Commentary

Poll: Trump's Black Approval at 36%, Previous GOP Election Best Was 12% in 1996

President Donald Trump’s approval rating among likely black voters registered at 36 percent this week, which is a 17-point increase from this time last year, when it was only 19 percent.

Rasmussen Reports published the finding on Wednesday among its daily tracking poll results.

Rasmussen’s determination of an upward trend in Trump’s African-American support is consistent with other survey findings.

An NAACP poll released earlier this month showed the president’s approval rating at 21 percent among blacks. The NAACP downplayed that number’s importance, of course, but it was remarkable all the same.

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In early May, according to KUSI in San Diego, a Reuters poll showed Trump’s backing among black men leapt to 22 percent from 11 percent after rapper Kanye West said he was on the Trump train.

According to exit polling conducted by NBC News, Trump received just 8 percent of the African American vote in the 2016 election.

By contrast, the highest percentage of the African-American vote garnered by a Republican presidential candidate in recent decades is 12 percent by former Sen. Bob Dole in 1996.

In 1956, Dwight Eisenhower — who took decisive action in support of African Americans’ civil rights as president — won an impressive 39 percent of the black vote, which is the highest post World War II tally for a Republican.

Do you think the trend of higher African American support for Trump will continue?

In a Twitter post, Turning Point USA head Charlie Kirk predicted a landslide for Trump in 2020, if the present trend continues.

“If Trump can snag 15% of the black vote in 2020, the Democrats will have almost no chance,” Kirk tweeted.

Trump has repeatedly touted that his administration’s policies have helped lead to the lowest level of African-American unemployment ever recorded.

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The disparity between the overall unemployment rate and black unemployment has also been the lowest on record, as well.

Last month, frequent Fox News guest Candace Owens predicted there will be a “major black exit” from the Democrat Party in 2020.

Owens told Fox, “There is going to be a major black exit from the Democrat Party, and they are going to actually have to actually compete for their votes in 2020.”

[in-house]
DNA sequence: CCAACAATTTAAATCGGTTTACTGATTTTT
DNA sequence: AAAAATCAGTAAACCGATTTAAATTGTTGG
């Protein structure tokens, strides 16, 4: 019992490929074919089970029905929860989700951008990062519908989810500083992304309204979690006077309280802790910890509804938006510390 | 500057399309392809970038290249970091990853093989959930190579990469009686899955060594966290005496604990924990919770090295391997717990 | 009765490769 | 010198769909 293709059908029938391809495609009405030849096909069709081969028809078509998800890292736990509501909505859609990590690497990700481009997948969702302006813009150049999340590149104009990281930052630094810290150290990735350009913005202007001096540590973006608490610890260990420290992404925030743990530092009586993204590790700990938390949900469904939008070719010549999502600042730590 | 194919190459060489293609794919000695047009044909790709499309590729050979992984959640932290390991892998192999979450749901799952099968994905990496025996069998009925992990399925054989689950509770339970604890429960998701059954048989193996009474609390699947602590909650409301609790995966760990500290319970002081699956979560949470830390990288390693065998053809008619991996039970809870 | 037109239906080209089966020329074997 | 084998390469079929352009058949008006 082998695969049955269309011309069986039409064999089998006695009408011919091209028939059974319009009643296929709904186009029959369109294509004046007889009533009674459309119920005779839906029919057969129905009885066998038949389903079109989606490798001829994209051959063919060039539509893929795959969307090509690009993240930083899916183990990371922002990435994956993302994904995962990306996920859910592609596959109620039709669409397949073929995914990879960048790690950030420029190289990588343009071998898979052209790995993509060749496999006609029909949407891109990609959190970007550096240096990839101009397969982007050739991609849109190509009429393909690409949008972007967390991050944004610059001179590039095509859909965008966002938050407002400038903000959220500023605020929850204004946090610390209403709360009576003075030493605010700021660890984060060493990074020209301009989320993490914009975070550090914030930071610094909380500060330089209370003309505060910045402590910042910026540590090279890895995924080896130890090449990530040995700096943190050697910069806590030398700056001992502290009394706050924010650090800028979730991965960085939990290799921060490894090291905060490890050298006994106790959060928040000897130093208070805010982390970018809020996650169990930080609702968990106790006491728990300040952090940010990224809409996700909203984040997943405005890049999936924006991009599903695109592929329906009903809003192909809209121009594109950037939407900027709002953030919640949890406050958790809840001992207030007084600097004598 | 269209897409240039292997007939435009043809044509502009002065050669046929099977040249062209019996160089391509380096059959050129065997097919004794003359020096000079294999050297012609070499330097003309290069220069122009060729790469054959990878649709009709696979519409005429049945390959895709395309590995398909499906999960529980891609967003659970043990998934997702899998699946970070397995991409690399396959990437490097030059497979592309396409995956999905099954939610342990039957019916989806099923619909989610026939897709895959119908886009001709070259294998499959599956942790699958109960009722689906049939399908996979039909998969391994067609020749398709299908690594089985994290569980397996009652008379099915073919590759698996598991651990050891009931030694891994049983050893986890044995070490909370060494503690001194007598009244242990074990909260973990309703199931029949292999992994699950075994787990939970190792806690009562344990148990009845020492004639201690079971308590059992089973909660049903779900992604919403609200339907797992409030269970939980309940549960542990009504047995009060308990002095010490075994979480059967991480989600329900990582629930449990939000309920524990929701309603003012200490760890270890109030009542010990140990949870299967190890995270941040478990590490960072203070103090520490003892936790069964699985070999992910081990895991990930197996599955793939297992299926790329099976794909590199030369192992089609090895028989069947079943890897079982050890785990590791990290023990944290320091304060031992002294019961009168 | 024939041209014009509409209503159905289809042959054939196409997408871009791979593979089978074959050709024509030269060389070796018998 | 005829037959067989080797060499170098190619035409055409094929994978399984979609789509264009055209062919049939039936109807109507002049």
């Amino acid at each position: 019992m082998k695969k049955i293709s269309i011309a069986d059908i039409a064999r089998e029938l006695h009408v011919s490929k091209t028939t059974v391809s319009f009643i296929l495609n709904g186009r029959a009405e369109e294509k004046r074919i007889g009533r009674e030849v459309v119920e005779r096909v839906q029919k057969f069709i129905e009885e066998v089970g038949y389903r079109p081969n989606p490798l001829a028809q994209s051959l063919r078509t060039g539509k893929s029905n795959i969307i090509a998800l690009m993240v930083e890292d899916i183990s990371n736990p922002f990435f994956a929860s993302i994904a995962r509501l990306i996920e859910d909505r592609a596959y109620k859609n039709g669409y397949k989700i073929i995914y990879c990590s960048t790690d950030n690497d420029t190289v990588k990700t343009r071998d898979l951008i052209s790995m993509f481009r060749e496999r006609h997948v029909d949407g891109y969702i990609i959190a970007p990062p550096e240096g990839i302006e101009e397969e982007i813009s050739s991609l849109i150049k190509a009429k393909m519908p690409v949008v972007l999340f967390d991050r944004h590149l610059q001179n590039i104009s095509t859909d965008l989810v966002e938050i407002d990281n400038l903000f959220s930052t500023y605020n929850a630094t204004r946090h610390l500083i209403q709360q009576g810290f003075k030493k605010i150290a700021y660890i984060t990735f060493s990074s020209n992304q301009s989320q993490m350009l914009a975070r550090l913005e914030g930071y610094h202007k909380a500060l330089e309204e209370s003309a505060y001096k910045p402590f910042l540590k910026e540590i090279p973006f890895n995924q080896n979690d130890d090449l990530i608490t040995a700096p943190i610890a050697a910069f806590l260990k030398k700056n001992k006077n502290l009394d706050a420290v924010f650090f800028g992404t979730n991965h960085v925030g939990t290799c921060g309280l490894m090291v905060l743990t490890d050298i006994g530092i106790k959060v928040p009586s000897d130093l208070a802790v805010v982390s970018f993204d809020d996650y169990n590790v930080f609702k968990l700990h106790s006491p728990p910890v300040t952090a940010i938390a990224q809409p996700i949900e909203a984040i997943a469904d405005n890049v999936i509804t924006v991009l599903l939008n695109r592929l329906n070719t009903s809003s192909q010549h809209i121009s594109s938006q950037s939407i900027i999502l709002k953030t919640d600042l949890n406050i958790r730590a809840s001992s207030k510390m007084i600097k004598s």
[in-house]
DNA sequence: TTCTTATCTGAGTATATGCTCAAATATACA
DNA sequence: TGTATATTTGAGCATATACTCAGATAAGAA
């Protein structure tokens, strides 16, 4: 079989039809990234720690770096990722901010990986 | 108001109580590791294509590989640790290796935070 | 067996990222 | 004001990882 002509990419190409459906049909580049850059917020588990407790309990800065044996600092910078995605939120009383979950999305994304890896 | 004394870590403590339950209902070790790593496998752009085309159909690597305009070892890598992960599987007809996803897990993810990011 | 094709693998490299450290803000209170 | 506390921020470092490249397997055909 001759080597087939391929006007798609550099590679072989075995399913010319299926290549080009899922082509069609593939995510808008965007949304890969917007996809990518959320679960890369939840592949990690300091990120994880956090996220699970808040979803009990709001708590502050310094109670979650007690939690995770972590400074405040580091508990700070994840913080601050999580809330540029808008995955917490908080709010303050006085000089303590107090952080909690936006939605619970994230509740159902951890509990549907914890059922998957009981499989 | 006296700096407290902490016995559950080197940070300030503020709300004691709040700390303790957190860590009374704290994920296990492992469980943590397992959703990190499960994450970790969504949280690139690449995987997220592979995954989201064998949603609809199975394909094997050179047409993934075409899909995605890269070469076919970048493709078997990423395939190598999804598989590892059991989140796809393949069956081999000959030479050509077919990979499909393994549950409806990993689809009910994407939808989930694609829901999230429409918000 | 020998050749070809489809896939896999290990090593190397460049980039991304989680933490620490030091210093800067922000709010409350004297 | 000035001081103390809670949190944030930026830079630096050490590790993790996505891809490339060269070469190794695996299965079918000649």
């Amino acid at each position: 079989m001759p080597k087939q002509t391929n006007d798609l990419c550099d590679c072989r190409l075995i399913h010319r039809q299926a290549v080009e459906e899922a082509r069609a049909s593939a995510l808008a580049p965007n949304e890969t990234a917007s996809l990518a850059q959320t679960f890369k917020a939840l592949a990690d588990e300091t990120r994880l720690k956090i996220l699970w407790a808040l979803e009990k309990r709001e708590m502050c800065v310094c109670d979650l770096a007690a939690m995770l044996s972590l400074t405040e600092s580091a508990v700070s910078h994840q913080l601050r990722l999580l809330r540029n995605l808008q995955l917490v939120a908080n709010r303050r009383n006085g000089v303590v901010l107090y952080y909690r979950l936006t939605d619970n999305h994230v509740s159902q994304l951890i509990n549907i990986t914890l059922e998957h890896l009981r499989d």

“We are already seeing a major shift,” the Turning Point USA communications director added.

She highlighted that Trump was not considered a racist before he ran for office, and, in fact, was “loved in the hip hop” world.

Owens believes that the black community will become “the most politically relevant voting group by 2020.”

She pronounced, “Our awakening is finally happening.”

If what Owens says is true, it bodes well for Trump and the Republican Party as a whole.

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Randy DeSoto has written more than 1,000 articles for The Western Journal since he joined the company in 2015. He is a graduate of West Point and Regent University School of Law. He is the author of the book "We Hold These Truths" and screenwriter of the political documentary "I Want Your Money."
Randy DeSoto is the senior staff writer for The Western Journal. He wrote and was the assistant producer of the documentary film "I Want Your Money" about the perils of Big Government, comparing the presidencies of Ronald Reagan and Barack Obama. Randy is the author of the book "We Hold These Truths," which addresses how leaders have appealed to beliefs found in the Declaration of Independence at defining moments in our nation's history. He has been published in several political sites and newspapers.

Randy graduated from the United States Military Academy at West Point with a BS in political science and Regent University School of Law with a juris doctorate.
Birthplace
Harrisburg, Pennsylvania
Nationality
American
Honors/Awards
Graduated dean's list from West Point
Education
United States Military Academy at West Point, Regent University School of Law
Books Written
We Hold These Truths
Professional Memberships
Virginia and Pennsylvania state bars
Location
Phoenix, Arizona
Languages Spoken
English
Topics of Expertise
Politics, Entertainment, Faith




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